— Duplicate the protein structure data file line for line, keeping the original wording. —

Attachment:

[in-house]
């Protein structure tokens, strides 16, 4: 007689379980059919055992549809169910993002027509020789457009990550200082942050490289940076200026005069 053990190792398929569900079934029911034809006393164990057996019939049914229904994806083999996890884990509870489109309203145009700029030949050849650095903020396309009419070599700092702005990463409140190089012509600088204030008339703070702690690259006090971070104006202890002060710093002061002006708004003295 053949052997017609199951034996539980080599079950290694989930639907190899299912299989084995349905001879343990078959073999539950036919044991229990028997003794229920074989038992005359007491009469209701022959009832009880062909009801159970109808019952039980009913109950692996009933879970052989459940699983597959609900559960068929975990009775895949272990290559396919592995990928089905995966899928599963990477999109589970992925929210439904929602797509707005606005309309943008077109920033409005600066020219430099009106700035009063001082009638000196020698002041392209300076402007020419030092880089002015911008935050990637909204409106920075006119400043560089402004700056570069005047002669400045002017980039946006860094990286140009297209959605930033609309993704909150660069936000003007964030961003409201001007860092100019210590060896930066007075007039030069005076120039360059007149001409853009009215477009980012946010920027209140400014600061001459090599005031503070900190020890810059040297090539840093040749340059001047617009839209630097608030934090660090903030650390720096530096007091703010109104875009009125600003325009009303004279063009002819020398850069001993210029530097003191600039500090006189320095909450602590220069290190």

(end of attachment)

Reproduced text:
[in-house]
């Protein structure tokens, strides 16, 4: 007689379980059919055992549809169910993002027509020789457009990550200082942050490289940076200026005069 053990190792398929569900079934029911034809006393164990057996019939049914229904994806083999996890884990509870489109309203145009700029030949050849650095903020396309009419070599700092702005990463409140190089012509600088204030008339703070702690690259006090971070104006202890002060710093002061002006708004003295 053949052997017609199951034996539980080599079950290694989930639907190899299912299989084995349905001879343990078959073999539950036919044991229990028997003794229920074989038992005359007491009469209701022959009832009880062909009801159970109808019952039980009913109950692996009933879970052989459940699983597959609900559960068929975990009775895949272990290559396919592995990928089905995966899928599963990477999109589970992925929210439904929602797509707005606005309309943008077109920033409005600066020219430099009106700035009063001082009638000196020698002041392209300076402007020419030092880089002015911008935050990637909204409106920075006119400043560089402004700056570069005047002669400045002017980039946006860094990286140009297209959605930033609309993704909150660069936000003007964030961003409201001007860092100019210590060896930066007075007039030069005076120039360059007149001409853009009215477009980012946010920027209140400014600061001459090599005031503070900190020890810059040297090539840093040749340059001047617009839209630097608030934090660090903030650390720096530096007091703010109104875009009125600003325009009303004279063009002819020398850069001993210029530097003191600039500090006189320095909450602590220069290190």